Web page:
• Perner, Anders; Cecconi, Maurizio; Cronhjort, Maria; Darmon, Michael; Jakob, Stephan M.; Pettilä, Ville; van der Horst, Iwan C. C. (2018)
    Hypovolemia is frequent in patients with sepsis and may contribute to worse outcome. The management of these patients is impeded by the low quality of the evidence for many of the specific components of the care. In this paper, we discuss recent advances and controversies in this field and give expert statements for the management of hypovolemia in patients with sepsis including triggers and targets for fluid therapy and volumes and types of fluid to be given. Finally, we point to unanswered questions and suggest a roadmap for future research.
  • Perner, Anders; Prowle, John; Joannidis, Michael; Young, Paul; Hjortrup, Peter B.; Pettilä, Ville (2017)
    Acute kidney injury (AKI) and fluids are closely linked through oliguria, which is a marker of the former and a trigger for administration of the latter. Recent progress in this field has challenged the physiological and clinical rational of using oliguria as a trigger for the administration of fluid and brought attention to the delicate balance between benefits and harms of different aspects of fluid management in critically ill patients, in particular those with AKI. This narrative review addresses various aspects of fluid management in AKI outlining physiological aspects, the effects of crystalloids and colloids on kidney function and the effect of various resuscitation and de-resuscitation strategies on the course and outcome of AKI.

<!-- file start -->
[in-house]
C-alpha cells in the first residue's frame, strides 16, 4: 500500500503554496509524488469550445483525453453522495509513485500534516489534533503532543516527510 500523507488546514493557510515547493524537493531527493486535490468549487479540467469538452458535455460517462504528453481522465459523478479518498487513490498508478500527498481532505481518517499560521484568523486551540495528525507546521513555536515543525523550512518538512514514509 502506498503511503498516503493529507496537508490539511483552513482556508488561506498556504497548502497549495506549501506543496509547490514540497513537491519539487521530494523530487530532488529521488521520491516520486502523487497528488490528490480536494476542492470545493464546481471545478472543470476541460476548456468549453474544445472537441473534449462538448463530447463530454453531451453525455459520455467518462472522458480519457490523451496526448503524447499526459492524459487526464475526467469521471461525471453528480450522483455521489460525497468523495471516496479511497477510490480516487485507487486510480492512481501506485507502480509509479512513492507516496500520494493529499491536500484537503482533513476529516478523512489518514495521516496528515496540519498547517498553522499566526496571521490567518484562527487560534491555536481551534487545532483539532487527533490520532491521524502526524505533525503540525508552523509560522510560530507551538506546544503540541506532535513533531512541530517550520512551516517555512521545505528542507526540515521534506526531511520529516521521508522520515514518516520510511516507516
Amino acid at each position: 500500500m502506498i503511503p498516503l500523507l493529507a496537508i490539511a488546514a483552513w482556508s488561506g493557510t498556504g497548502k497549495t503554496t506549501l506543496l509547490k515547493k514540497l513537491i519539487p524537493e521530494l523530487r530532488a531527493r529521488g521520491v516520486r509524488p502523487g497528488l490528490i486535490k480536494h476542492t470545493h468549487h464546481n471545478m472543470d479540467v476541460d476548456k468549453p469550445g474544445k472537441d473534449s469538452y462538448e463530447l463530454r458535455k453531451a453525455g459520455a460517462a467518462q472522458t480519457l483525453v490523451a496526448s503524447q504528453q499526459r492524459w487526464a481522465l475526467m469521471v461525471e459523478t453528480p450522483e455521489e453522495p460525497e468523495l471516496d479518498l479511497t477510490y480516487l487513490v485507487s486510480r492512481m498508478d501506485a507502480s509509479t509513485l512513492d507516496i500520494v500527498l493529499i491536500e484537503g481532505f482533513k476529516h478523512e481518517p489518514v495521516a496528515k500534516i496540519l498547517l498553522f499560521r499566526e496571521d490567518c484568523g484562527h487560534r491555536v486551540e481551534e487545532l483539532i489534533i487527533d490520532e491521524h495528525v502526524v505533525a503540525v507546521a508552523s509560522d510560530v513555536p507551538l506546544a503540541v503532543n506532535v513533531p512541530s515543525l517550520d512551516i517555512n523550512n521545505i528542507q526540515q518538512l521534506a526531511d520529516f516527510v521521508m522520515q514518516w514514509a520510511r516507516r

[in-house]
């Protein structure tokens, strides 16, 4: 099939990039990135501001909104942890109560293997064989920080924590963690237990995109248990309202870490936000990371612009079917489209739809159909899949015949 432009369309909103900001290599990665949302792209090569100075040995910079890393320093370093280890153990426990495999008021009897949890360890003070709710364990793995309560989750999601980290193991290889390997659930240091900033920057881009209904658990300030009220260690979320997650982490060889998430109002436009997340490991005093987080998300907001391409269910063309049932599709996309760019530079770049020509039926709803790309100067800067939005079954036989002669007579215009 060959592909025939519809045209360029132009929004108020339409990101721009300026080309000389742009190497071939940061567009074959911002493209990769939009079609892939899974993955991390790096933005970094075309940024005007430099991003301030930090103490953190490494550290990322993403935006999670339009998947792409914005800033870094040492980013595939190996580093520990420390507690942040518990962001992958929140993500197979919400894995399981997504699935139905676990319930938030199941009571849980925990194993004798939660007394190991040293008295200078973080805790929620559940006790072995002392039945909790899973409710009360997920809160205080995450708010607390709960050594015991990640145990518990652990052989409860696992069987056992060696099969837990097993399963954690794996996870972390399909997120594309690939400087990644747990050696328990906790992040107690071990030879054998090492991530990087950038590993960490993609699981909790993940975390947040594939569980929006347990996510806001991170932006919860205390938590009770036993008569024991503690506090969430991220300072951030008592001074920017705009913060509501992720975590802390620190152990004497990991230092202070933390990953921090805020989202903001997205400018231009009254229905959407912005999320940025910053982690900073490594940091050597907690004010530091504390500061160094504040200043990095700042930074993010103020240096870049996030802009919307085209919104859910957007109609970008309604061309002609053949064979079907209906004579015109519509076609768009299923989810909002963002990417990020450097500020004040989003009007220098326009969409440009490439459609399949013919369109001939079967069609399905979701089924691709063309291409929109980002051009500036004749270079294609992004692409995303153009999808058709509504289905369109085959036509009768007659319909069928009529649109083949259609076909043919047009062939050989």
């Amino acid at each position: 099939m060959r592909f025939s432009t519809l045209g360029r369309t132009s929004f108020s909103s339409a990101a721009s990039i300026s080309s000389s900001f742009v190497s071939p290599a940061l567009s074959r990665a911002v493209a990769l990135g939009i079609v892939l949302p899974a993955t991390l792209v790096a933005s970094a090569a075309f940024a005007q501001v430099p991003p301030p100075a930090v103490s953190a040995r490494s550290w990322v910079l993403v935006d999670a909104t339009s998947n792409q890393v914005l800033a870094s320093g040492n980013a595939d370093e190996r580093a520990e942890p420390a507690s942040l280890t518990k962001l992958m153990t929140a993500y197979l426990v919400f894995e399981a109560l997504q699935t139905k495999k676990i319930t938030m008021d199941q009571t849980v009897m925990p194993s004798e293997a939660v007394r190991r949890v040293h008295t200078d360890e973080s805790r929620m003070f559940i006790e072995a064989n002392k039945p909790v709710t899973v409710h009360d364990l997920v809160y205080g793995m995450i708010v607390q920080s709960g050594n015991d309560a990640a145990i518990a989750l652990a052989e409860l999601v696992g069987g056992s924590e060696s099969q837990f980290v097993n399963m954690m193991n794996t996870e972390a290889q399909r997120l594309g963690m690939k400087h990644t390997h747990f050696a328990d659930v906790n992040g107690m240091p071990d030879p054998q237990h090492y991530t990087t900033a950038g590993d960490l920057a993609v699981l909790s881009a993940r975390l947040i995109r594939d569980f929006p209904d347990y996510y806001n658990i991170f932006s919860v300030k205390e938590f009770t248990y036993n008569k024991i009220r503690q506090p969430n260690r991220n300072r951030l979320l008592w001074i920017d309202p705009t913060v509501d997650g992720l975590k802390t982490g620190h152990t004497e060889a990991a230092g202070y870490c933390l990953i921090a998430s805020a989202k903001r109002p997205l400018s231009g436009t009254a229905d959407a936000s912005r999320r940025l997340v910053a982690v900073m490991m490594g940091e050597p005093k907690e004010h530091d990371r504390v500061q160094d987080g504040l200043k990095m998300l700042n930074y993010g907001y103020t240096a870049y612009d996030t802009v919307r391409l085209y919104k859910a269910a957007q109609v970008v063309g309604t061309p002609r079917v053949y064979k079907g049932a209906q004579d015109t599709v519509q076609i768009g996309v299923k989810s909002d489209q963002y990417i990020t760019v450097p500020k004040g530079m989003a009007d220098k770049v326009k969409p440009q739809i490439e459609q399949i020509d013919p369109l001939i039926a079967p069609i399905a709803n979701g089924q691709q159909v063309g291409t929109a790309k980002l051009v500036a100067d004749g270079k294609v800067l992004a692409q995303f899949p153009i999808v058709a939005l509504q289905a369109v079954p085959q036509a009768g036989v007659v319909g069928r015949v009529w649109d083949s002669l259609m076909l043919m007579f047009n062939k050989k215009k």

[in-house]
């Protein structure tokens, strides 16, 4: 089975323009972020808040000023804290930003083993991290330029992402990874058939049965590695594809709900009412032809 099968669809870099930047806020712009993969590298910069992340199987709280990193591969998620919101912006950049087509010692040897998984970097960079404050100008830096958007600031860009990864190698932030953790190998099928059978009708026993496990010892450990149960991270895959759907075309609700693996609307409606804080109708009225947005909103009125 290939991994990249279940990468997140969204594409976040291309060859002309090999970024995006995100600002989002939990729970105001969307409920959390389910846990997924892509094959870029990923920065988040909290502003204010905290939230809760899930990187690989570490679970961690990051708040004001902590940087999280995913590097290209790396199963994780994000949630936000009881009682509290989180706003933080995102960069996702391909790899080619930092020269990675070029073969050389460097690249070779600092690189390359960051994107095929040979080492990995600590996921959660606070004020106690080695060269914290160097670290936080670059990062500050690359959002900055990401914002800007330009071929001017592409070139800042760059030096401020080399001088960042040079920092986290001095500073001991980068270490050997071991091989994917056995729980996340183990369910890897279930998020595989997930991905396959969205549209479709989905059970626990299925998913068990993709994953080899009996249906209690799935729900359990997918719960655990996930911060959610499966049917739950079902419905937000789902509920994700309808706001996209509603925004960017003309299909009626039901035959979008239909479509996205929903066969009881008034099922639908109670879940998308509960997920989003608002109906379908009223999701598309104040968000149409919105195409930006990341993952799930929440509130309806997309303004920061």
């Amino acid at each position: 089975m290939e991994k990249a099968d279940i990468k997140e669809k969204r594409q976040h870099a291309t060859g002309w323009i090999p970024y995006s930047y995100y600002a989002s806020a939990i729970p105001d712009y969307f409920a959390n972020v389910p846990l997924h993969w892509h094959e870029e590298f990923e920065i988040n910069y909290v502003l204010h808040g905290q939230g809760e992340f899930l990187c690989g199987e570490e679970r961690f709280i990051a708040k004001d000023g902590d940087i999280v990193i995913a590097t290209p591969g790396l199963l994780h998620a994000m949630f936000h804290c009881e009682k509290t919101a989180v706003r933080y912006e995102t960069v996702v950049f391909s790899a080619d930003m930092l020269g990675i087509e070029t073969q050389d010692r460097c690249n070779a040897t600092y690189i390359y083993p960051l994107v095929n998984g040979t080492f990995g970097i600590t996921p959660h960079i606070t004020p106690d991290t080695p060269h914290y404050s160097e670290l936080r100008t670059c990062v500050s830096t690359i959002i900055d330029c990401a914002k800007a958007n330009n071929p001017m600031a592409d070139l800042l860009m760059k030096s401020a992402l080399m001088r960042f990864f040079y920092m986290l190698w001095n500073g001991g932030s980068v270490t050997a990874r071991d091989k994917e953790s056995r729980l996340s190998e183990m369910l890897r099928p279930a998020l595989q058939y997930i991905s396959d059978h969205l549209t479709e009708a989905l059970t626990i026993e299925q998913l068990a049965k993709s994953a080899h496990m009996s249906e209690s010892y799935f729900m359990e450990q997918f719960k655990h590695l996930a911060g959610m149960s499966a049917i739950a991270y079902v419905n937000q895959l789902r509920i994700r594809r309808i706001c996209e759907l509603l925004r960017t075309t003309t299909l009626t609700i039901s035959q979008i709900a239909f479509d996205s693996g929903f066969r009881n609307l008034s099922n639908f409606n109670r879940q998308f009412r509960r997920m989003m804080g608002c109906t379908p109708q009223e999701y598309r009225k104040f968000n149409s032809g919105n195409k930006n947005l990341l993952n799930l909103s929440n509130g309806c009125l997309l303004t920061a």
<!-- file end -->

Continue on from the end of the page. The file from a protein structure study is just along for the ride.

• Luostarinen, Teemu; Lindroos, Ann-Christine; Niiya, Tomohisa; Silvasti-Lundell, Marja; Schramko, Alexey; Hernesniemi, Juha; Randell, Tarja; Niemi, Tomi (2017)
    OBJECTIVE: Neurosurgery in general anesthesia exposes patients to hemodynamic alterations in both the prone and the sitting position. We aimed to evaluate the hemodynamic profile during stroke volume-directed fluid administration in patients undergoing neurosurgery either in the sitting or the prone position. METHODS: In 2 separate prospective trials, 30 patients in prone and 28 patients in sitting position were randomly assigned to receive either Ringer acetate (RAC) or hydroxyethyl starch (HES; 130 kDa/0.4) for optimization of stroke volume. After combining data from these 2 trials, 2-way analysis of variance was performed to compare patients' hemodynamic profile between the 2 positions and to evaluate differences between RAC and HES consumption. RESULTS: To achieve comparable hemodynamics during surgery, a higher mean cumulative dose of RAC than HES was needed (679 mL +/- 390 vs. 455 mL +/- 253; P <0.05). When fluid consumption was adjusted with weight, statistical difference was lost. Fluid administration did not differ between the prone and sitting position. Mean arterial pressure was lower and cardiac index and stroke volume index were higher over time in patients in the sitting position. CONCLUSIONS: The sitting position does not require excess fluid treatment compared with the prone position. HES is slightly more effective than RAC in achieving comparable hemodynamics, but the difference might be explained by patient weight. With goal-directed fluid administration and moderate use of vasoactive drugs, it is possible to achieve stable hemodynamics in both positions.